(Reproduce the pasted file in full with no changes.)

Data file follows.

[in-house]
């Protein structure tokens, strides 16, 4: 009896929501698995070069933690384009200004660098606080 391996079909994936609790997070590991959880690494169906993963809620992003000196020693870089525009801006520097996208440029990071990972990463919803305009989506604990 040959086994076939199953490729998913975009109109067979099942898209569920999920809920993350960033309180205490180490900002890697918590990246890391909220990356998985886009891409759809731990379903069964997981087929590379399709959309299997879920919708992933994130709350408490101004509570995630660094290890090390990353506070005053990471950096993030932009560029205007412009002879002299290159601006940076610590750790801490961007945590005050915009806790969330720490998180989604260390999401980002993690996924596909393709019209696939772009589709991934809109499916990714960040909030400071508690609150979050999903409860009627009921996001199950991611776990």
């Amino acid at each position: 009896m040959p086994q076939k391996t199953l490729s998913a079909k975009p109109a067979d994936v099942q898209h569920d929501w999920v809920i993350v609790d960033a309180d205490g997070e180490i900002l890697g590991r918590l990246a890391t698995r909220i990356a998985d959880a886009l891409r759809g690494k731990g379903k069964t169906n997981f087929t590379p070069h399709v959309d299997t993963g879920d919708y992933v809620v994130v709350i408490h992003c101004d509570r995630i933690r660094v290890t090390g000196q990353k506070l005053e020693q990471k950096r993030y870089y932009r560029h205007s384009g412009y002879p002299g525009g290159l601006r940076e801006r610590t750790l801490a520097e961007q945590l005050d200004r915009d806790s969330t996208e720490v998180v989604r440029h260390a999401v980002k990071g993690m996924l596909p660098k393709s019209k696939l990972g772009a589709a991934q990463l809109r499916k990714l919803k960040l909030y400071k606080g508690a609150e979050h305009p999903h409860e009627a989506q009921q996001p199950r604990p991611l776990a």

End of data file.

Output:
[in-house]
């Protein structure tokens, strides 16, 4: 009896929501698995070069933690384009200004660098606080 391996079909994936609790997070590991959880690494169906993963809620992003000196020693870089525009801006520097996208440029990071990972990463919803305009989506604990 040959086994076939199953490729998913975009109109067979099942898209569920999920809920993350960033309180205490180490900002890697918590990246890391909220990356998985886009891409759809731990379903069964997981087929590379399709959309299997879920919708992933994130709350408490101004509570995630660094290890090390990353506070005053990471950096993030932009560029205007412009002879002299290159601006940076610590750790801490961007945590005050915009806790969330720490998180989604260390999401980002993690996924596909393709019209696939772009589709991934809109499916990714960040909030400071508690609150979050999903409860009627009921996001199950991611776990």
């Amino acid at each position: 009896m040959p086994q076939k391996t199953l490729s998913a079909k975009p109109a067979d994936v099942q898209h569920d929501w999920v809920i993350v609790d960033a309180d205490g997070e180490i900002l890697g590991r918590l990246a890391t698995r909220i990356a998985d959880a886009l891409r759809g690494k731990g379903k069964t169906n997981f087929t590379p070069h399709v959309d299997t993963g879920d919708y992933v809620v994130v709350i408490h992003c101004d509570r995630i933690r660094v290890t090390g000196q990353k506070l005053e020693q990471k950096r993030y870089y932009r560029h205007s384009g412009y002879p002299g525009g290159l601006r940076e801006r610590t750790l801490a520097e961007q945590l005050d200004r915009d806790s969330t996208e720490v998180v989604r440029h260390a999401v980002k990071g993690m996924l596909p660098k393709s019209k696939l990972g772009a589709a991934q990463l809109r499916k990714l919803k960040l909030y400071k606080g508690a609150e979050h305009p999903h409860e009627a989506q009921q996001p199950r604990p991611l776990a």